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Emerging from the darkness

21 May 2021

Emerging from the darkness

Rose builds a new life after the trauma of domestic violence

Words Melanie

Rose* came to Australia in 2015 and married her Australian husband in 2018. Despite the emotional and physical abuse she suffered, she was afraid of leaving him and being shamed, and shunned, by her family in her country of origin.

In September 2020, Rose went to her local doctor, who immediately noticed physical symptoms, and other signs, that strongly indicated that something was wrong in her home. The doctor suspected abuse, spoke to Rose about it, and was able to give her the confidence to immediately seek an exit plan and leave the abusive situation.

They contacted the Safe Steps Family Violence Response Centre – a 24-hour response centre. The staff contacted the local Salvos, who were able to offer Rose a place in their short-term refuge.


When Rose arrived, she was incredibly fearful. She was so scared that she slept with the covers over her face. The wardrobe next to the bed made her feel insecure, as she thought someone could hide in it. And this was all happening in the middle of COVID-19.

One of the things I do as a chaplain is take the ladies across our refuges out to a lunch program at a local Salvos church. During the lockdowns last year, the program continued with takeaway lunches only. Rose and I would get lunch, go for a walk in the park and then sit and eat together. She was timid and fearful, always wore a hoodie and had very closed body language.

She told the staff and ladies at the refuge that she had trained as a nail technician in Australia and that’s how she’d learned her basic English. She smiled when she said her first words were “square, round and cut”.

After the trauma she had experienced, she didn’t think she could ever do that work again. She couldn’t focus and was too scared to be a part of any community.

After the first few weeks at the refuge, Rose was still not eating much or looking after herself. One day the manager, who was so supportive of Rose, ordered some food from a local restaurant that was popular in Rose’s home country, sat with her, encouraged her to eat, and stayed with her until she’d had her meal. Rose said to me, “That made me feel warm. I will remember that care forever.”

Rose was too scared to go out much, initially. She said she didn’t know what would happen if her husband found her, that he had a terrible temper, could throw things in anger and clear the table with a sweep of his hand.

Rose’s husband was very patriarchal in his outlook. He was the boss and Rose was to submit to him – to be seen and not heard. She had no say in the running of her life and no independence. She didn’t realise that the control he had over her was family violence. This was never spoken about, or recognised, in her country of origin.

Rose then moved to a longer-term refuge. She had stayed longer in the short-term one, because it was so quiet during the pandemic.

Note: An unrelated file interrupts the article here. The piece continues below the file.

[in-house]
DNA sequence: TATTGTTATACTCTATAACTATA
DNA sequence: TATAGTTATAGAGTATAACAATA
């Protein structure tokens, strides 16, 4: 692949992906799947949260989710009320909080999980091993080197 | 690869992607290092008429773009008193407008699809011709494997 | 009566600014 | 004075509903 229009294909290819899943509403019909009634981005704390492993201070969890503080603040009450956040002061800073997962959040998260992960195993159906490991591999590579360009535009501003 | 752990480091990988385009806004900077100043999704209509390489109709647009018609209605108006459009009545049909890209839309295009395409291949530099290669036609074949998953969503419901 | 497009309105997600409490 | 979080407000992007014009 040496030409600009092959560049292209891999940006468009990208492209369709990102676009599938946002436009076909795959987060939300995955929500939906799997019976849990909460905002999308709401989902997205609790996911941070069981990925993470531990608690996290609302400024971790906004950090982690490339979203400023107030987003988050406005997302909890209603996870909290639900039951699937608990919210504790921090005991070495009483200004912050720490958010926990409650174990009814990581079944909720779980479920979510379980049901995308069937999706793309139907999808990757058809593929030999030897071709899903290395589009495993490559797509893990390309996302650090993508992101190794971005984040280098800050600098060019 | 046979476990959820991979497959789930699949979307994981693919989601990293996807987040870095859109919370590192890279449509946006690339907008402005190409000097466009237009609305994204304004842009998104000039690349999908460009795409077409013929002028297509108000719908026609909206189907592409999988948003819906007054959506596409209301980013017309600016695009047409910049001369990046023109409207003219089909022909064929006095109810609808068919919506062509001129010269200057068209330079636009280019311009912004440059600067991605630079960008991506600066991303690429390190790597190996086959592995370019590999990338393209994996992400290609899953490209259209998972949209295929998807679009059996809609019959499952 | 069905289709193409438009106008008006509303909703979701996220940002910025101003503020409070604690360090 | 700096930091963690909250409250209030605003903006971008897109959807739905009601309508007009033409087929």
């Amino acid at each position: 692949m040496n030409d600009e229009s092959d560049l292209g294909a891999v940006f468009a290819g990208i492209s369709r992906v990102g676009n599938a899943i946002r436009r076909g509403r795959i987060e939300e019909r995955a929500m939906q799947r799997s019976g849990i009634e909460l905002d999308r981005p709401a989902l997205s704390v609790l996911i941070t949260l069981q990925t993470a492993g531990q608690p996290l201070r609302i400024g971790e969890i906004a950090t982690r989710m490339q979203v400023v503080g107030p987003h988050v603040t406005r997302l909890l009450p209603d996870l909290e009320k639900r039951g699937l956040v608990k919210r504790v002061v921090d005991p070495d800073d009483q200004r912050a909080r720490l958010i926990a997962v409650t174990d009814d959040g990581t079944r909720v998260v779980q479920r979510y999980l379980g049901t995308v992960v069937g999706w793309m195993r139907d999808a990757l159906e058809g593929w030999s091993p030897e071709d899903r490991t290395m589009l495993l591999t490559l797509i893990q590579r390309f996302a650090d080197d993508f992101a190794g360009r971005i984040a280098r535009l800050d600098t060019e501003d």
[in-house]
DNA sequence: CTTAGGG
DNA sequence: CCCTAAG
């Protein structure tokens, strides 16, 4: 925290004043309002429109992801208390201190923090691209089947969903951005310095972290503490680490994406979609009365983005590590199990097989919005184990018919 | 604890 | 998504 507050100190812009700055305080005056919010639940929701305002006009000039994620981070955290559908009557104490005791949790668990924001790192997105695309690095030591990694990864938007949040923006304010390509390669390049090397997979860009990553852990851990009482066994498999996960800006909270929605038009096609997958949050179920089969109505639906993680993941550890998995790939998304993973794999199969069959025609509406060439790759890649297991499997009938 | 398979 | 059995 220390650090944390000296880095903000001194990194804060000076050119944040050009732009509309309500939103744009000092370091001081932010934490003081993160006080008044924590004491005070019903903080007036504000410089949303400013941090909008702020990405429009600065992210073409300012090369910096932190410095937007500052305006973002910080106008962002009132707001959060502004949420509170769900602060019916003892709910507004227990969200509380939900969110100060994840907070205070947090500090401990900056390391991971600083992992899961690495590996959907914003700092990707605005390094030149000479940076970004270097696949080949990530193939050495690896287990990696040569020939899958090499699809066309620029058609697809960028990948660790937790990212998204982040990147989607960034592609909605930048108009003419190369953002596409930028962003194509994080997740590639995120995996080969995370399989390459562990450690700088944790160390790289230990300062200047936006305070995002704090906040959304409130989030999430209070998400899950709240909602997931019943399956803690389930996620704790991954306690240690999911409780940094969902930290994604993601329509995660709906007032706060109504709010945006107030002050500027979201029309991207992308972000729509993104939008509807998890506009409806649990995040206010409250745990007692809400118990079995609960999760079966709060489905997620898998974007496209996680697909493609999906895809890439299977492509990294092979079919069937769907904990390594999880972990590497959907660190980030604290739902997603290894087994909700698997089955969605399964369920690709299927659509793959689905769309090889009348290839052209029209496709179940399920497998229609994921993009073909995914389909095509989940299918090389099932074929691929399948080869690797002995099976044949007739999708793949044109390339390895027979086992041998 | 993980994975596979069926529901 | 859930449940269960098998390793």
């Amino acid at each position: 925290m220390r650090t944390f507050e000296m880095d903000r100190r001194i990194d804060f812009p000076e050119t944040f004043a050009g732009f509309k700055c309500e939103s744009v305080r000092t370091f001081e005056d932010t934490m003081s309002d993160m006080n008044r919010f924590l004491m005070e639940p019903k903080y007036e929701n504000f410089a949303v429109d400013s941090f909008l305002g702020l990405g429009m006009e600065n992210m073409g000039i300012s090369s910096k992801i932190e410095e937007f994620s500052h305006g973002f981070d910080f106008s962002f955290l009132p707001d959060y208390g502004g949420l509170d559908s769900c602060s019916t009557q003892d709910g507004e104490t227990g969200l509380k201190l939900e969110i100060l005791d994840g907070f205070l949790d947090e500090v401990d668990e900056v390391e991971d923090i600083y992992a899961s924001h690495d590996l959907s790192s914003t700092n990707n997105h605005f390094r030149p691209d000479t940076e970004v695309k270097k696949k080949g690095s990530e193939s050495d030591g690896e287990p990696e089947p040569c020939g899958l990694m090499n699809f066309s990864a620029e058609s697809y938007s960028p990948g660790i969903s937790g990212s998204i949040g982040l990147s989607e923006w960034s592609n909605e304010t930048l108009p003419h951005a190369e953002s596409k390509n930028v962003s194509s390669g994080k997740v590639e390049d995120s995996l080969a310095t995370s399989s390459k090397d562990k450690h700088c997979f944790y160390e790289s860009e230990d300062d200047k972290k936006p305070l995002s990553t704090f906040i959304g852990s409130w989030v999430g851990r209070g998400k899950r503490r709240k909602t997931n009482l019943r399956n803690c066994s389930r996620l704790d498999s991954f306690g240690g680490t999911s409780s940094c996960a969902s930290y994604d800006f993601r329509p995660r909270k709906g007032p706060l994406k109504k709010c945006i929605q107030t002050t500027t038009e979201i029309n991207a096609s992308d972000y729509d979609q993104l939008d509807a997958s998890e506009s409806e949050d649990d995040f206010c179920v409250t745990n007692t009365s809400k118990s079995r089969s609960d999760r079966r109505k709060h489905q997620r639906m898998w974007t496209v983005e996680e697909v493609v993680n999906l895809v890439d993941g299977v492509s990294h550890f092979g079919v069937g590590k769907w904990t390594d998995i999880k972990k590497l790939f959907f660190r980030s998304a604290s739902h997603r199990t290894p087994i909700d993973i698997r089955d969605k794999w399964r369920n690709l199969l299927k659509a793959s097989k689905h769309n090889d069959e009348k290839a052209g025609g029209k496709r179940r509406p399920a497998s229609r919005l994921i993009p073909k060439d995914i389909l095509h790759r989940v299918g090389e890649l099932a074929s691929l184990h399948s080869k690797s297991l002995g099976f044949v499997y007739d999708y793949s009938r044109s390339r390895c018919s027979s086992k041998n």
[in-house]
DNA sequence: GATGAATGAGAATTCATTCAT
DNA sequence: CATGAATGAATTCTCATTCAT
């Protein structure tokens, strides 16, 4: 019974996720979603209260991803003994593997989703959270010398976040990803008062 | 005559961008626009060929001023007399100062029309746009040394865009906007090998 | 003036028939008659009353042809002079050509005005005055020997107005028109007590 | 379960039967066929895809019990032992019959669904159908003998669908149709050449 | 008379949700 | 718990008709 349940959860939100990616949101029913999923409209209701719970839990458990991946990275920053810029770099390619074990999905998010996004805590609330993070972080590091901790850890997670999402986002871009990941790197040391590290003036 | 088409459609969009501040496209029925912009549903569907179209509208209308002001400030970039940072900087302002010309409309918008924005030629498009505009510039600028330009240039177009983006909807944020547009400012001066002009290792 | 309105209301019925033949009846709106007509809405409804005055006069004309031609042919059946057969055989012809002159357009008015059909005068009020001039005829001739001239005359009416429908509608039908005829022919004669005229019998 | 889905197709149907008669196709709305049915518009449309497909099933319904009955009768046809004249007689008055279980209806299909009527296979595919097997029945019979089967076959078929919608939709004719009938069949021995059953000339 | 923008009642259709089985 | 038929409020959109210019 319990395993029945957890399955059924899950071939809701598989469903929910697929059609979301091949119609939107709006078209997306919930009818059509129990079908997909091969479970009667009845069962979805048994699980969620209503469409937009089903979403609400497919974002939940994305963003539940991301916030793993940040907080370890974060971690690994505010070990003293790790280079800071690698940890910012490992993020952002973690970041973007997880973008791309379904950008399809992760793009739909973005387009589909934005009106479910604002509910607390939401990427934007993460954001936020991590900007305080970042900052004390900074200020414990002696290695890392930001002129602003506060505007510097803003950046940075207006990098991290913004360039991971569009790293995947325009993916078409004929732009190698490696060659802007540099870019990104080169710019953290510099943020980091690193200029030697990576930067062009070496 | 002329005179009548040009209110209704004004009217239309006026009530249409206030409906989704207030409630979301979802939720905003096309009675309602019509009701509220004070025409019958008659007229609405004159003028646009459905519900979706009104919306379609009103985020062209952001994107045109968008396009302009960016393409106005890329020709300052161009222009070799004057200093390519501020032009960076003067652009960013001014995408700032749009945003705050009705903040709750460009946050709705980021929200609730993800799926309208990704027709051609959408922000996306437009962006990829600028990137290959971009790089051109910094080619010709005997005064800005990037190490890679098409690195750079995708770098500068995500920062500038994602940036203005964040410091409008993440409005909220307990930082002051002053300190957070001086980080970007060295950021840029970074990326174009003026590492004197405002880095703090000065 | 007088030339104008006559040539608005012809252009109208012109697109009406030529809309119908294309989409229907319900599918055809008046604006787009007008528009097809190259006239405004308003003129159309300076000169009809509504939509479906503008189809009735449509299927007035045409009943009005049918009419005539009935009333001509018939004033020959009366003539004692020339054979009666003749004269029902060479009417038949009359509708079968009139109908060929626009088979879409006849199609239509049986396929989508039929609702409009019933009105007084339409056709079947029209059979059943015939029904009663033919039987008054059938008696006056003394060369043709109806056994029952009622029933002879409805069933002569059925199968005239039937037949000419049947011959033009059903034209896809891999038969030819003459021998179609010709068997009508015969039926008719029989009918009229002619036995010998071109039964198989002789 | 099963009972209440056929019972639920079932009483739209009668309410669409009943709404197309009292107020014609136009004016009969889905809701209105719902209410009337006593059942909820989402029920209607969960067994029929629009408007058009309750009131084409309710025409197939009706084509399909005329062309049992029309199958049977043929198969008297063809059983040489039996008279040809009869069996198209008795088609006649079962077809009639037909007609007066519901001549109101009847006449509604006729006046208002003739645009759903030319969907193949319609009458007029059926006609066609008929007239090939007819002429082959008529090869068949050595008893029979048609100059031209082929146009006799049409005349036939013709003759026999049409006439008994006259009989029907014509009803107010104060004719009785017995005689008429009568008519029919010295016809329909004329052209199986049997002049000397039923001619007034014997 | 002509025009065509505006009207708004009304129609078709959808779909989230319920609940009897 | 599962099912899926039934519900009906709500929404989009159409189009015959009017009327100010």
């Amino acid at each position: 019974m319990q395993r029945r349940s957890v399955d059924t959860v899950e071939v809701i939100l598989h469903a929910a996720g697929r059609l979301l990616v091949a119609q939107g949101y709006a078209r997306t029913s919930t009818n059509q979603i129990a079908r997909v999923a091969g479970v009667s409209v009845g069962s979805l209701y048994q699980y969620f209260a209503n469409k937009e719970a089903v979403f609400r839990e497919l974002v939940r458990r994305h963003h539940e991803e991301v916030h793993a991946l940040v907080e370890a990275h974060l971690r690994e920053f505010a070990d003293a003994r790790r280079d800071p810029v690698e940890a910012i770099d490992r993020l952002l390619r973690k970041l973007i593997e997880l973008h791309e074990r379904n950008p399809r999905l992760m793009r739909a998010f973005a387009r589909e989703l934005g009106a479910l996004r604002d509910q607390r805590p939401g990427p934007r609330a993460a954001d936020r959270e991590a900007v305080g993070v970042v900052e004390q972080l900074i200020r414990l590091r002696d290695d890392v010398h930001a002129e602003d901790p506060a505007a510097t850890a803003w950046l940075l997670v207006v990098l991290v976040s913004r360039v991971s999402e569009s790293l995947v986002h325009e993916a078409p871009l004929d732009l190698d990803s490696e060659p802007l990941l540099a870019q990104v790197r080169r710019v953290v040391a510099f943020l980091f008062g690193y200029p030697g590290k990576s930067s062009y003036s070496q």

It was terrible that it was so quiet, but the per-petrators were in the homes with the victims, who couldn’t escape, so we had more room.


Rose befriended the ladies at that refuge and started to gain more confidence and independence. She enrolled in and completed an ESL (English as a Second Language) class. When we had a farewell for one of the ladies, Rose painted all our nails. It was the first time she had done this since she arrived. It was like something tweaked and she realised that, just maybe, she could do something with her life.

Rose has now come out of her shell, organises the other ladies to exercise and get out and about, and is a real go-getter. She went back to her first refuge and painted the nails of the staff and residents. She wanted to invest something back and make the ladies feel special.

Rose is now looking for opportunities to use her skills in a community space, such as aged care homes, to build her confidence and earn some income. She is also hoping to get some funding to study to become a beautician, do eyebrow tattoos and start her own business. It’s challenging because she is not a permanent resident and doesn’t have an income. We are trying, though, to get the paperwork done and put her in a place where her future is secure. She will need to move out of her accommodation soon, so she will definitely need some financial security.

In the meantime, Rose has offered to go to one of the local Salvos churches and paint nails when they have their next art and craft night. She is also engaging in some of their local activities. The officers [pastors] at the local Salvos are so supportive and help our ladies in whatever way they can.

Rose’s family will not speak to her because she has left her husband, and consider her an outcast. Her mum, though, will try to talk to her if Rose’s father is not around. Despite this, Rose now understands family violence and wants to pass on her understanding, knowledge and experience, with people from her own culture.

Rose’s life has been transformed.

* Not her real name

Captain Melanie is a Salvation Army domestic violence chaplain.

As a chaplain, Melanie visits the women in the refuges and those the Salvos support in the local community. Some of the refuges run by the Salvos are for those who have literally just left domestic violence situations and are traumatised and in shock. Others are for longer term stays of 3-6 months, or up to two years for longer case management and support.


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